Decision deferred on controversial Diss Mere apartment plans
PUBLISHED: 15:35 25 June 2019 | UPDATED: 15:35 25 June 2019
KD Architects/South Norfolk Council
The decision on whether to give the go-ahead to controversial plans to build modern flats overlooking Diss Mere, recommended for approval despite objections from heritage watchdogs, has been deferred.
Developers want to demolish an existing garage and two store buildings behind the Happy Palace Chinese restaurant on St Nicholas Street to build three apartments.
The two four-bedroom apartments and three-bedroom apartment would be built at the top of a plot of land next to Diss Town Council offices that slopes down to the Mere.
The plans have met with strong opposition including from the Diss Heritage Triangle Trust, Diss Heritage Partnership and Diss Town Council who raised concerns about its scale and impact on the neighbouring Mere-side community wildlife garden and boardwalk.
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The developers had submitted revised plans significantly reducing the initial size of the proposed buildings in a bid to address concerns.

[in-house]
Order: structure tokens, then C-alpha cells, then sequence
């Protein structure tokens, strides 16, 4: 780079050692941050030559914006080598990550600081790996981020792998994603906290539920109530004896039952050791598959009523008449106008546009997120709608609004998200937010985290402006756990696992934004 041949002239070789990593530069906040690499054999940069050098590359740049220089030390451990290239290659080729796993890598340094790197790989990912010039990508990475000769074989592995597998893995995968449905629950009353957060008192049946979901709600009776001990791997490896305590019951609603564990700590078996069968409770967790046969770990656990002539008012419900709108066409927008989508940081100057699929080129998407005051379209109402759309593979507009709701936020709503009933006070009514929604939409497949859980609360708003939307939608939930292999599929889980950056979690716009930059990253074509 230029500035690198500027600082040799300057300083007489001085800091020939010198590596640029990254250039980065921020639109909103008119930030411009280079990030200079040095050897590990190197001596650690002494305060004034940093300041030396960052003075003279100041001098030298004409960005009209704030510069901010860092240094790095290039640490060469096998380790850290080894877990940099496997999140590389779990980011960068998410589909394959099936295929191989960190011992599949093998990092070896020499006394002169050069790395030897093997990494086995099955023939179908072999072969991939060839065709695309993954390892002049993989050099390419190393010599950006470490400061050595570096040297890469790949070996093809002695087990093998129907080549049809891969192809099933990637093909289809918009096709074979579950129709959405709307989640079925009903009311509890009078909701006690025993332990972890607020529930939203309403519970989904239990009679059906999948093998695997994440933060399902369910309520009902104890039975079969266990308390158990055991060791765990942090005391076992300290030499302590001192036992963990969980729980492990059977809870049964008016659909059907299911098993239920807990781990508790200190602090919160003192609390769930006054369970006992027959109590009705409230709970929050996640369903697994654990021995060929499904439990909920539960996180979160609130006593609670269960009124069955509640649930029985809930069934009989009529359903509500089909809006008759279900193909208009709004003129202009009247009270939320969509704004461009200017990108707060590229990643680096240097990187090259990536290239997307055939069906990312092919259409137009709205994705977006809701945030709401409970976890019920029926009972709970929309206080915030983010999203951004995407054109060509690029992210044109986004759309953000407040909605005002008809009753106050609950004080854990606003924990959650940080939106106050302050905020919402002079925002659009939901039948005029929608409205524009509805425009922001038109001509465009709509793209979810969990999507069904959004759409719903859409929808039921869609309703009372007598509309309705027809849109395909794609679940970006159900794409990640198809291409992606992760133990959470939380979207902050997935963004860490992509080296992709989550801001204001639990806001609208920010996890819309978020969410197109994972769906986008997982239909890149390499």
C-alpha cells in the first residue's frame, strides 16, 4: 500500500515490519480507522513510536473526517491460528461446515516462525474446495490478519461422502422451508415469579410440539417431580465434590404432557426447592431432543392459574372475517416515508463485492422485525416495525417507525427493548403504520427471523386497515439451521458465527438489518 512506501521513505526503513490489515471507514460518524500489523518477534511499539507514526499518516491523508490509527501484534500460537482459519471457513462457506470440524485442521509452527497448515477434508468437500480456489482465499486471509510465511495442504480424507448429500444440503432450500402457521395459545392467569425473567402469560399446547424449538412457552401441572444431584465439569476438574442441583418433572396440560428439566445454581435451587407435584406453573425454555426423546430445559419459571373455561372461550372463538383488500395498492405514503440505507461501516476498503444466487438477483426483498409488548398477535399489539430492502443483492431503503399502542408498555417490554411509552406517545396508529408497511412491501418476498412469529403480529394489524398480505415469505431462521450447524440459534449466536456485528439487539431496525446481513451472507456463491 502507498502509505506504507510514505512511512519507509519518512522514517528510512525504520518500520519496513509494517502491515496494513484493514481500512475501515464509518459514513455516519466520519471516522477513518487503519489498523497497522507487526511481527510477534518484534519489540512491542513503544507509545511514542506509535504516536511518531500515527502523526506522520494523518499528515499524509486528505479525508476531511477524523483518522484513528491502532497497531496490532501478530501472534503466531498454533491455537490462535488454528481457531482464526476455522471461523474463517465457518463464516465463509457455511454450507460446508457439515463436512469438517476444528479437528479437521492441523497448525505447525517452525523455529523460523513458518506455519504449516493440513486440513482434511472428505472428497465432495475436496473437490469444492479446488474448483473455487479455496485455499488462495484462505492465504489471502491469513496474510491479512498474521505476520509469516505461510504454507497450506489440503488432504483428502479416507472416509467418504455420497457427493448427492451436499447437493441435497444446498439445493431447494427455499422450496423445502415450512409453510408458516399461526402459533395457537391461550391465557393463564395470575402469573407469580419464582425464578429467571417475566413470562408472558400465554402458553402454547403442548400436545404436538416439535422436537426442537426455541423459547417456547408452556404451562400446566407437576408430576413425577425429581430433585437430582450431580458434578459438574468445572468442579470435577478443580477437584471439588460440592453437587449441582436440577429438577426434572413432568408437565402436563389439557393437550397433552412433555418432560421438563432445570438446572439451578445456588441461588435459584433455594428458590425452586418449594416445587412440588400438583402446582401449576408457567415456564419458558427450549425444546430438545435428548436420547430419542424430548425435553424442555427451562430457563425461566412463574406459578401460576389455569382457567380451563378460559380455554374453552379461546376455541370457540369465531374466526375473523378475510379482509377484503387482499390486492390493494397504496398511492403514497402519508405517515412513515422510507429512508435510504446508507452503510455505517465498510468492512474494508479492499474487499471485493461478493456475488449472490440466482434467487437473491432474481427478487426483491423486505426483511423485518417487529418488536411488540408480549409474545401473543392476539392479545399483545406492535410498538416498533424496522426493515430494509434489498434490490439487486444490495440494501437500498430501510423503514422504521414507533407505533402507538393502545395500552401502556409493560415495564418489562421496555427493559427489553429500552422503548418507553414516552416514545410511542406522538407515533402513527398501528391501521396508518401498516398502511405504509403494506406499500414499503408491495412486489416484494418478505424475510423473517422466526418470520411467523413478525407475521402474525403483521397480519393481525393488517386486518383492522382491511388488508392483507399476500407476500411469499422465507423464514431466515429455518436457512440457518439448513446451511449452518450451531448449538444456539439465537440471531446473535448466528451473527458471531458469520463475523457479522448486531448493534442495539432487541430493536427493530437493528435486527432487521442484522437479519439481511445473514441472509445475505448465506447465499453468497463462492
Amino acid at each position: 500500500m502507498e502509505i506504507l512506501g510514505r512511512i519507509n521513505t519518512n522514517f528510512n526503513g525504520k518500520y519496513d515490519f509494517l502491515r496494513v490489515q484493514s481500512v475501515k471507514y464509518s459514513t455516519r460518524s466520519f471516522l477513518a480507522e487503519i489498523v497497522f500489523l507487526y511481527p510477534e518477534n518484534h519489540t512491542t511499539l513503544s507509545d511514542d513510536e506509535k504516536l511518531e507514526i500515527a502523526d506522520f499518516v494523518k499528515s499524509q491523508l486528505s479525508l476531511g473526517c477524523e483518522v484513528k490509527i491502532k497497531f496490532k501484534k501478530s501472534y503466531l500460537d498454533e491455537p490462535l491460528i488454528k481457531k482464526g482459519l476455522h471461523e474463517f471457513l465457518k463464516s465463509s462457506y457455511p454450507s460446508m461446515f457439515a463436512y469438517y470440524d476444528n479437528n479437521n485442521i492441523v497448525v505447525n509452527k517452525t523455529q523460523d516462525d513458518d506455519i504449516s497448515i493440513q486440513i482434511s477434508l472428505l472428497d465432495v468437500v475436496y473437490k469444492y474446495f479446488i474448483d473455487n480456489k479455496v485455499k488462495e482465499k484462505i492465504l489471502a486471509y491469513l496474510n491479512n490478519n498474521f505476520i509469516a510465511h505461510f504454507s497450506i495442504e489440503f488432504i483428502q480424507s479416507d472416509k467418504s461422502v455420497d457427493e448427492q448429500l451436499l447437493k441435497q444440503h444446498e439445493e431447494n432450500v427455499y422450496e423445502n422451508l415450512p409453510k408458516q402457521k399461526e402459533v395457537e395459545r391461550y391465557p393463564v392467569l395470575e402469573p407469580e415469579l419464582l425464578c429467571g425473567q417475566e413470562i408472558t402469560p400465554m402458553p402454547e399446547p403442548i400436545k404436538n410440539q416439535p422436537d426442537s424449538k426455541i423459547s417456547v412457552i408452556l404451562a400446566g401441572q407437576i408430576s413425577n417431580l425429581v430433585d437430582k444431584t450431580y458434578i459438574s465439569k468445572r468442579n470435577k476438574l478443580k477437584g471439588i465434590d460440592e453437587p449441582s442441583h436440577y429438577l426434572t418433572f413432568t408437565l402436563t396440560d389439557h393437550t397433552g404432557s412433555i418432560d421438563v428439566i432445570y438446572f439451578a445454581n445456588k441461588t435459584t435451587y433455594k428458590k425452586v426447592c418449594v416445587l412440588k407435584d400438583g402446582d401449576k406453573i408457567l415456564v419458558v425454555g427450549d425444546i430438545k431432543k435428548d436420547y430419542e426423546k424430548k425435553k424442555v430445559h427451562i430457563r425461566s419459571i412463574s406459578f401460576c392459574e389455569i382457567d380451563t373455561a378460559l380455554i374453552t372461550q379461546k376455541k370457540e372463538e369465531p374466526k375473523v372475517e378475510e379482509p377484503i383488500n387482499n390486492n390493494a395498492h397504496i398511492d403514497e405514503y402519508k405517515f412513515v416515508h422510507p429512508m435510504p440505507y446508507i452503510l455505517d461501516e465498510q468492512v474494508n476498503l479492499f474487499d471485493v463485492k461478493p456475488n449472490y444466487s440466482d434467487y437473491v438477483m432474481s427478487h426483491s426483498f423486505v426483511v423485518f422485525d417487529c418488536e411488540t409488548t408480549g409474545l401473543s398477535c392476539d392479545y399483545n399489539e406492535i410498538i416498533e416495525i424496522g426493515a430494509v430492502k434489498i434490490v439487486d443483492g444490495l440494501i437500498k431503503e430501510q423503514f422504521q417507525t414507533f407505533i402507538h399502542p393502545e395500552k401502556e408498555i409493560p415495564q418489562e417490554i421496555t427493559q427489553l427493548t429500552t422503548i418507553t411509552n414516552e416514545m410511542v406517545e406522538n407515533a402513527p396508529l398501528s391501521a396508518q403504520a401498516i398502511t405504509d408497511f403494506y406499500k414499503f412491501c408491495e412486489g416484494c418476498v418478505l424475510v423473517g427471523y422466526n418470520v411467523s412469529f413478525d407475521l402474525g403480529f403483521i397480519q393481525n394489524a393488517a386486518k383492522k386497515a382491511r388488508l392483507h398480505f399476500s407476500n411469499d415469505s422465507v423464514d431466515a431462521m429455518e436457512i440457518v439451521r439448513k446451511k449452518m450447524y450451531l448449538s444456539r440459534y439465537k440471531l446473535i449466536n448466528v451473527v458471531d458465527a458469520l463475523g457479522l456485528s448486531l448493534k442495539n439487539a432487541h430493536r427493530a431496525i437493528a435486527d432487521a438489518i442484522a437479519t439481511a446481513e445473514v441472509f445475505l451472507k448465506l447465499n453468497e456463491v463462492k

The plans were discussed at a meeting of South Norfolk Council's development management committee on Tuesday, June 25 where committee members decided to defer a decision in order to carry out a site visit.
Planning officers had recommended approval and said the impact on the wildlife garden was not enough to justify the scheme being refused and that it was "not inappropriate" for it to overlook a public space.
They added: "In terms of the impact on outlook from the wildlife garden, including the viewing platforms, it is not felt that the scale of the development, when also noting the retention of a degree of space from the site boundary and the ability to retain and enhance vegetation on the boundary, is such that it would be so overly dominant so as to justify refusal."
In its objection Diss Heritage Triangle Trust states: "The new application reduces the overall footprint very slightly by moving the balconies back into the building, and the overall height is very slightly reduced. However, the width of the building is unaltered, and the impression as viewed from the wildlife garden is substantially unchanged."
Diss Town Council said it would welcome the opportunity to discuss a "much more modest development" built in a style more compatible to the historic nature of buildings in the area and that did not overlook and overshadow the wildlife garden.